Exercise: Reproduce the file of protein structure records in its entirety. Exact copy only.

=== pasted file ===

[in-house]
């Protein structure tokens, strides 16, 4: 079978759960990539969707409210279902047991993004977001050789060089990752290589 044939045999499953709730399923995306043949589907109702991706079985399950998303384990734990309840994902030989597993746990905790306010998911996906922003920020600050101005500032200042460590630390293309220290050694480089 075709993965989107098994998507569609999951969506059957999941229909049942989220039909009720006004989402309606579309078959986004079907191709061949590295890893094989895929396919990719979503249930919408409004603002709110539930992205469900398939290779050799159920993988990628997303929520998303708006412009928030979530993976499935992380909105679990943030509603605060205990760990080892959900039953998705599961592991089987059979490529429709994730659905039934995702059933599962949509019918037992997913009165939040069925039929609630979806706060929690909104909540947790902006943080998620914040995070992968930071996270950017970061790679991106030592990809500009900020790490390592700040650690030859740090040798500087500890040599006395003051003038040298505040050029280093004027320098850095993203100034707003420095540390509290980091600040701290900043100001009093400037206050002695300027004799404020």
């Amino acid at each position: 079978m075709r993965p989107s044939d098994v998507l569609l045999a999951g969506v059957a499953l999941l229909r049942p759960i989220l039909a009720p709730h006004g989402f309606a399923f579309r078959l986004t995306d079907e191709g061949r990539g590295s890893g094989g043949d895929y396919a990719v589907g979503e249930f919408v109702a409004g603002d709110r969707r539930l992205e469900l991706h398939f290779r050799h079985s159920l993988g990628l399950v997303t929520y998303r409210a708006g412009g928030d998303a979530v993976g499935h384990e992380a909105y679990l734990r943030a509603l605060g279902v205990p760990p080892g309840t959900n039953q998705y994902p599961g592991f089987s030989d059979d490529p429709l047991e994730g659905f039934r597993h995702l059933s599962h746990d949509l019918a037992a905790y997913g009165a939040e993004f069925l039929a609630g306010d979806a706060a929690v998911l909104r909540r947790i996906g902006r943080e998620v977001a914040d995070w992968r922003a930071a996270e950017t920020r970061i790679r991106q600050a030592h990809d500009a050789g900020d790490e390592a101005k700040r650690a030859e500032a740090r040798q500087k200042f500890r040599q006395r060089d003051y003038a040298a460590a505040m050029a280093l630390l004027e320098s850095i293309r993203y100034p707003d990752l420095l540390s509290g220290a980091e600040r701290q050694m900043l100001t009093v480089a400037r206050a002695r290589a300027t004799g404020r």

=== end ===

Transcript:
[in-house]
């Protein structure tokens, strides 16, 4: 079978759960990539969707409210279902047991993004977001050789060089990752290589 044939045999499953709730399923995306043949589907109702991706079985399950998303384990734990309840994902030989597993746990905790306010998911996906922003920020600050101005500032200042460590630390293309220290050694480089 075709993965989107098994998507569609999951969506059957999941229909049942989220039909009720006004989402309606579309078959986004079907191709061949590295890893094989895929396919990719979503249930919408409004603002709110539930992205469900398939290779050799159920993988990628997303929520998303708006412009928030979530993976499935992380909105679990943030509603605060205990760990080892959900039953998705599961592991089987059979490529429709994730659905039934995702059933599962949509019918037992997913009165939040069925039929609630979806706060929690909104909540947790902006943080998620914040995070992968930071996270950017970061790679991106030592990809500009900020790490390592700040650690030859740090040798500087500890040599006395003051003038040298505040050029280093004027320098850095993203100034707003420095540390509290980091600040701290900043100001009093400037206050002695300027004799404020």
């Amino acid at each position: 079978m075709r993965p989107s044939d098994v998507l569609l045999a999951g969506v059957a499953l999941l229909r049942p759960i989220l039909a009720p709730h006004g989402f309606a399923f579309r078959l986004t995306d079907e191709g061949r990539g590295s890893g094989g043949d895929y396919a990719v589907g979503e249930f919408v109702a409004g603002d709110r969707r539930l992205e469900l991706h398939f290779r050799h079985s159920l993988g990628l399950v997303t929520y998303r409210a708006g412009g928030d998303a979530v993976g499935h384990e992380a909105y679990l734990r943030a509603l605060g279902v205990p760990p080892g309840t959900n039953q998705y994902p599961g592991f089987s030989d059979d490529p429709l047991e994730g659905f039934r597993h995702l059933s599962h746990d949509l019918a037992a905790y997913g009165a939040e993004f069925l039929a609630g306010d979806a706060a929690v998911l909104r909540r947790i996906g902006r943080e998620v977001a914040d995070w992968r922003a930071a996270e950017t920020r970061i790679r991106q600050a030592h990809d500009a050789g900020d790490e390592a101005k700040r650690a030859e500032a740090r040798q500087k200042f500890r040599q006395r060089d003051y003038a040298a460590a505040m050029a280093l630390l004027e320098s850095i293309r993203y100034p707003d990752l420095l540390s509290g220290a980091e600040r701290q050694m900043l100001t009093v480089a400037r206050a002695r290589a300027t004799g404020r």